Strained by war, recently discharged veterans are having a harder time finding civilian jobs and are more likely to earn lower wages for years partly because of employer concerns about their mental health and overall skills, a government study says.
A Veterans Affairs Department report, obtained Thursday, points to continuing problems with the Bush administration's efforts to help 4.4-million troops who have been discharged from active duty since 1990.
The 2007 study by the consulting firm Abt Associates Inc. found that 18 percent of the veterans were unemployed within one to three years of discharge, while one out of four who did find jobs earned less than $21,840 a year. Many had taken advantage of government programs such as the GI Bill to boost job prospects, but there was little evidence that education benefits yielded higher pay or better advancement.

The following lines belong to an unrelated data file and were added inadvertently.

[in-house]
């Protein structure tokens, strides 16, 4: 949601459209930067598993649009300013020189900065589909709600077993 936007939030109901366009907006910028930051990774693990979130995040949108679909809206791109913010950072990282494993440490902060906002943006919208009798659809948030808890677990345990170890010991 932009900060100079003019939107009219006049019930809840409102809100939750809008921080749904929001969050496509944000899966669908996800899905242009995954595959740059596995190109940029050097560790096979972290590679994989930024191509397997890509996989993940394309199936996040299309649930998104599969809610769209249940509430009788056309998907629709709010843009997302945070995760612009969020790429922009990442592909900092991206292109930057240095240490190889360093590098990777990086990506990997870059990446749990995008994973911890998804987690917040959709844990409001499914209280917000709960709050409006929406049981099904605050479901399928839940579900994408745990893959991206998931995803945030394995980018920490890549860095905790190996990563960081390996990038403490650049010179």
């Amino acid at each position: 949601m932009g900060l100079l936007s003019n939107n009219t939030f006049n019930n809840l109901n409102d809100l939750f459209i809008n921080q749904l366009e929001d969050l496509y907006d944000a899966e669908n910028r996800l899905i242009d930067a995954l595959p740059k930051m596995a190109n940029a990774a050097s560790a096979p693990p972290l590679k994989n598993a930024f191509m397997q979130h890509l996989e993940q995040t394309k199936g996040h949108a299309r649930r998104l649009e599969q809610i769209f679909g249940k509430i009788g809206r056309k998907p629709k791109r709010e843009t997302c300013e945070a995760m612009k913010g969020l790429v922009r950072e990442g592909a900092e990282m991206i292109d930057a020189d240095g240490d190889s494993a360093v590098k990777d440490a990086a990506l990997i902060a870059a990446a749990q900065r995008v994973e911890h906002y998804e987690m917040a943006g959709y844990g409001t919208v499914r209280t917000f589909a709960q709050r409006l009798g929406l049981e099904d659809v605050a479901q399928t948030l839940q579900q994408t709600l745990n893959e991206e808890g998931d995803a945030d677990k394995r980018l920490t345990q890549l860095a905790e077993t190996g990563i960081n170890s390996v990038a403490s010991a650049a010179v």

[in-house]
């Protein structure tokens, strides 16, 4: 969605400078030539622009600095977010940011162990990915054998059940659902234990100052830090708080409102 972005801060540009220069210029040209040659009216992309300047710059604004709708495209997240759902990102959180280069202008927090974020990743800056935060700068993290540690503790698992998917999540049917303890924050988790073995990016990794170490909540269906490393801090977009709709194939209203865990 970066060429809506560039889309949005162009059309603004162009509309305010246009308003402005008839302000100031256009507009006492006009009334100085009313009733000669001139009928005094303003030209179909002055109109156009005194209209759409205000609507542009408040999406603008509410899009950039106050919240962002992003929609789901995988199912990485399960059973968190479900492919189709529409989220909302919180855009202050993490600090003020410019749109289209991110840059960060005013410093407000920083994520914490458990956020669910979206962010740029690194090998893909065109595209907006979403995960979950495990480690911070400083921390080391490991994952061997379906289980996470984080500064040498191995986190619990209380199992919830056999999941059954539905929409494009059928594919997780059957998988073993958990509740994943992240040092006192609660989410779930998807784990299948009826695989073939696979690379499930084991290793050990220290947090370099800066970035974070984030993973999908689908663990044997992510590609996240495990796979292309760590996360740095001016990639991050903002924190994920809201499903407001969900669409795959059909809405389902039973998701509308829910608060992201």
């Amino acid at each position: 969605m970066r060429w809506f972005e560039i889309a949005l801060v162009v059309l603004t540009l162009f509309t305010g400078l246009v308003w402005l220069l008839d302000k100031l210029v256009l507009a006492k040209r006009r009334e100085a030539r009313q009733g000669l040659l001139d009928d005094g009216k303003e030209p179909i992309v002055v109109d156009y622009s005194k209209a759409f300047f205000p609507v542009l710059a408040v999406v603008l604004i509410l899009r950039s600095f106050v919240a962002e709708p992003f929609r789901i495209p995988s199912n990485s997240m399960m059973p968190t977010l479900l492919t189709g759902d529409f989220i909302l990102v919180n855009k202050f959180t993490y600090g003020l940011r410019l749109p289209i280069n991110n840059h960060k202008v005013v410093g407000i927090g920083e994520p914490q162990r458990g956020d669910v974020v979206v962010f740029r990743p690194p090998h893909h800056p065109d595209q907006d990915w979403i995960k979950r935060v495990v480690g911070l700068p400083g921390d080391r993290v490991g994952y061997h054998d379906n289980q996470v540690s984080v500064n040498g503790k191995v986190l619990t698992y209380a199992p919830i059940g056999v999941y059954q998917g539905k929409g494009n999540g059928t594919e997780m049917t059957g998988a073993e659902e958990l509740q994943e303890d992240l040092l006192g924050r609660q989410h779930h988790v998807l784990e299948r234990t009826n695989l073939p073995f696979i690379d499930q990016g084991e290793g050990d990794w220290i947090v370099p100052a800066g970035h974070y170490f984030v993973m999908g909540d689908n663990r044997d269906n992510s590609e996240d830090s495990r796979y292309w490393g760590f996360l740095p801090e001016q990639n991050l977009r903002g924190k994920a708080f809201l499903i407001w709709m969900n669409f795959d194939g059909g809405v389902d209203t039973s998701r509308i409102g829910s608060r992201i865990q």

The report blamed the poor prospects partly on inadequate job networks and lack of mentors after extended periods in war. The study said employers often had misplaced stereotypes about veterans' fitness for employment, such as concerns they did not have adequate technological skills, or were too rigid, lacked education or were at risk for post-traumatic stress disorder.
It urged the federal government to consider working with a private-sector marketing firm to help promote and brand war veterans as capable employees, as well as to re-examine education and training such as the GI Bill.
"The issue of mental health has turned into a double-edged sword for returning veterans. More publicity has generated more public awareness and federal funding for those who return home different from when they left. However, more publicity - especially stories that perpetuate the 'wacko vet' myth - has also made some employers more cautious to hire a veteran," said Joe Davis, spokesman for Veterans of Foreign Wars.